Reviewed by Oct 05, 2020| Updated on
A merger is a deal that unifies two existing firms into one new company. There are several kinds of mergers; there are also several explanations as to why mergers are done by businesses. Mergers and acquisitions are usually undertaken to extend the size of a business, grow into new markets or gain market share.
Much of this is intended to increase shareholder value. Often, businesses have a no-shop clause in place after a merger to prohibit other firms from buying or combining. A merger is a voluntary union of two entities into a single legal entity on broadly equal terms.
Companies who agree to combine are approximately equal in terms of employees, consumers, operating cost, etc. The word "merger of equals" is often used for this purpose. Acquisitions, unlike mergers, are generally not voluntary and require an aggressive acquisition of another business.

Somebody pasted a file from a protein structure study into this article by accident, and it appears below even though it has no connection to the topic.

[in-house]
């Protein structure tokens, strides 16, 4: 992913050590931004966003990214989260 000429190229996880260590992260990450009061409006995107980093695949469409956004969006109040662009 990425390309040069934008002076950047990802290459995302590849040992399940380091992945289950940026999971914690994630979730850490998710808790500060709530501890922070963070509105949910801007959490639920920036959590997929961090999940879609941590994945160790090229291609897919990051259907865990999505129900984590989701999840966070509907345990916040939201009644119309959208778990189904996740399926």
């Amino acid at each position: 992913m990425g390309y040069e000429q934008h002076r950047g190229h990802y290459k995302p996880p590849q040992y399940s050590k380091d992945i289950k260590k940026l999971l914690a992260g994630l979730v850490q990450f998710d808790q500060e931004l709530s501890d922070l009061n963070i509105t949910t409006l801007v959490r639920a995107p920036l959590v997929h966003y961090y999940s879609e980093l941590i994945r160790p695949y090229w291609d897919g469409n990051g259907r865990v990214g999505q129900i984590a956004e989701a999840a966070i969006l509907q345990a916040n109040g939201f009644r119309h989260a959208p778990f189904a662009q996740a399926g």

Mergers are most often undertaken to gain market share, cut operating costs, extend into new markets, combine common goods, raise sales, and increase profits—all of which would help the shareholders of the companies. Following a merger, the new company's shares are allocated to current owners in both initial companies.
1. Conglomerate: It is a merger of two or more companies involved in unrelated business operations. The companies can operate in various industries or in different geographic regions.
2. Congeneric: A congeneric merger is also called the product extension merger. It is a merger of two or more companies operating in the same market or industry, with overlapping factors, such as marketing, technology, research and development (R&D), and manufacturing processes.
3. Horizontal: A horizontal merger occurs among firms that work in the same sector. Usually, the merger is part of a competition between two or more companies that sell the same goods or services.
4. Market Extension: This form of merger occurs between companies selling the same goods but competing in different markets.